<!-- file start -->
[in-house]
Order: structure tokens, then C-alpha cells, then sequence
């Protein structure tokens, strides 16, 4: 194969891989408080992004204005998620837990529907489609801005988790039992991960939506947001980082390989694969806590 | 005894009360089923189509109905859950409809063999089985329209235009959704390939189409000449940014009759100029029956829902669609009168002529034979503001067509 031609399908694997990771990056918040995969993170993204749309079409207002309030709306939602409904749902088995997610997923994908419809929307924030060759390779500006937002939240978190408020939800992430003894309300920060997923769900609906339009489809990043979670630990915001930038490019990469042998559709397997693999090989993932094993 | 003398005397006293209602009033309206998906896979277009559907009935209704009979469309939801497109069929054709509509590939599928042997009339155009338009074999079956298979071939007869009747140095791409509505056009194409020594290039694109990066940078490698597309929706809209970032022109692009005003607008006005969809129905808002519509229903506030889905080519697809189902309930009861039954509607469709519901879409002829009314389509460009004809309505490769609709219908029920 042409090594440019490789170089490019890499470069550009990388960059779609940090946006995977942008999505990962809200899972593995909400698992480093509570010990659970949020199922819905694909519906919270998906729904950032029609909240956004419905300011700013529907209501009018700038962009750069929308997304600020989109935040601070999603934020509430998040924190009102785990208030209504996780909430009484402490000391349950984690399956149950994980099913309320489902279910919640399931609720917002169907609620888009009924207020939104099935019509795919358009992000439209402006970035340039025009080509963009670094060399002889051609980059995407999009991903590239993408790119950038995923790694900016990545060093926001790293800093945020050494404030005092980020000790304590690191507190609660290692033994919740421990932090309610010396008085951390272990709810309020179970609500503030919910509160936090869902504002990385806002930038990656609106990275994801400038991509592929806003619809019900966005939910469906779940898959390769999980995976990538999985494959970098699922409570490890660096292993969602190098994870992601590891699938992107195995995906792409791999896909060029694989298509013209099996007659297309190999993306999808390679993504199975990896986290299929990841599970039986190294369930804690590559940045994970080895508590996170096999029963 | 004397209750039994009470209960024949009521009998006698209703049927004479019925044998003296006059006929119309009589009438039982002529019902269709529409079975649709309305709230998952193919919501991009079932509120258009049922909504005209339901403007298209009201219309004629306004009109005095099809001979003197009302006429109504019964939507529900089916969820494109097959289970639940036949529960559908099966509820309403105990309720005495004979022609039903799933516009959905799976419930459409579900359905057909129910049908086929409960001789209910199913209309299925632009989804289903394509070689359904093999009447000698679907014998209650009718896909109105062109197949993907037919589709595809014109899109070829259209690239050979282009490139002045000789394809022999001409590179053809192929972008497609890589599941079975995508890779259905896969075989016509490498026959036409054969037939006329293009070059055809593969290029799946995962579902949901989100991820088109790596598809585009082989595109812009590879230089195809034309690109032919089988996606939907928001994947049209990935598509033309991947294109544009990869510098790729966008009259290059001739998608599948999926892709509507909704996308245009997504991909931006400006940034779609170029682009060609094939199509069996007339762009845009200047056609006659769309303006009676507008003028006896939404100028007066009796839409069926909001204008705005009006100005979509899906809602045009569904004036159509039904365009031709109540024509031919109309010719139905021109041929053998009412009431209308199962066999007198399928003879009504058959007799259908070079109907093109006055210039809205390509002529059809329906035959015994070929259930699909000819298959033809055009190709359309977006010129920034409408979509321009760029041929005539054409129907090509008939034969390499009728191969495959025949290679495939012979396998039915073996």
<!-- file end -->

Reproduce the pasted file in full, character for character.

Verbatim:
[in-house]
Order: structure tokens, then C-alpha cells, then sequence
């Protein structure tokens, strides 16, 4: 194969891989408080992004204005998620837990529907489609801005988790039992991960939506947001980082390989694969806590 | 005894009360089923189509109905859950409809063999089985329209235009959704390939189409000449940014009759100029029956829902669609009168002529034979503001067509 031609399908694997990771990056918040995969993170993204749309079409207002309030709306939602409904749902088995997610997923994908419809929307924030060759390779500006937002939240978190408020939800992430003894309300920060997923769900609906339009489809990043979670630990915001930038490019990469042998559709397997693999090989993932094993 | 003398005397006293209602009033309206998906896979277009559907009935209704009979469309939801497109069929054709509509590939599928042997009339155009338009074999079956298979071939007869009747140095791409509505056009194409020594290039694109990066940078490698597309929706809209970032022109692009005003607008006005969809129905808002519509229903506030889905080519697809189902309930009861039954509607469709519901879409002829009314389509460009004809309505490769609709219908029920 042409090594440019490789170089490019890499470069550009990388960059779609940090946006995977942008999505990962809200899972593995909400698992480093509570010990659970949020199922819905694909519906919270998906729904950032029609909240956004419905300011700013529907209501009018700038962009750069929308997304600020989109935040601070999603934020509430998040924190009102785990208030209504996780909430009484402490000391349950984690399956149950994980099913309320489902279910919640399931609720917002169907609620888009009924207020939104099935019509795919358009992000439209402006970035340039025009080509963009670094060399002889051609980059995407999009991903590239993408790119950038995923790694900016990545060093926001790293800093945020050494404030005092980020000790304590690191507190609660290692033994919740421990932090309610010396008085951390272990709810309020179970609500503030919910509160936090869902504002990385806002930038990656609106990275994801400038991509592929806003619809019900966005939910469906779940898959390769999980995976990538999985494959970098699922409570490890660096292993969602190098994870992601590891699938992107195995995906792409791999896909060029694989298509013209099996007659297309190999993306999808390679993504199975990896986290299929990841599970039986190294369930804690590559940045994970080895508590996170096999029963 | 004397209750039994009470209960024949009521009998006698209703049927004479019925044998003296006059006929119309009589009438039982002529019902269709529409079975649709309305709230998952193919919501991009079932509120258009049922909504005209339901403007298209009201219309004629306004009109005095099809001979003197009302006429109504019964939507529900089916969820494109097959289970639940036949529960559908099966509820309403105990309720005495004979022609039903799933516009959905799976419930459409579900359905057909129910049908086929409960001789209910199913209309299925632009989804289903394509070689359904093999009447000698679907014998209650009718896909109105062109197949993907037919589709595809014109899109070829259209690239050979282009490139002045000789394809022999001409590179053809192929972008497609890589599941079975995508890779259905896969075989016509490498026959036409054969037939006329293009070059055809593969290029799946995962579902949901989100991820088109790596598809585009082989595109812009590879230089195809034309690109032919089988996606939907928001994947049209990935598509033309991947294109544009990869510098790729966008009259290059001739998608599948999926892709509507909704996308245009997504991909931006400006940034779609170029682009060609094939199509069996007339762009845009200047056609006659769309303006009676507008003028006896939404100028007066009796839409069926909001204008705005009006100005979509899906809602045009569904004036159509039904365009031709109540024509031919109309010719139905021109041929053998009412009431209308199962066999007198399928003879009504058959007799259908070079109907093109006055210039809205390509002529059809329906035959015994070929259930699909000819298959033809055009190709359309977006010129920034409408979509321009760029041929005539054409129907090509008939034969390499009728191969495959025949290679495939012979396998039915073996």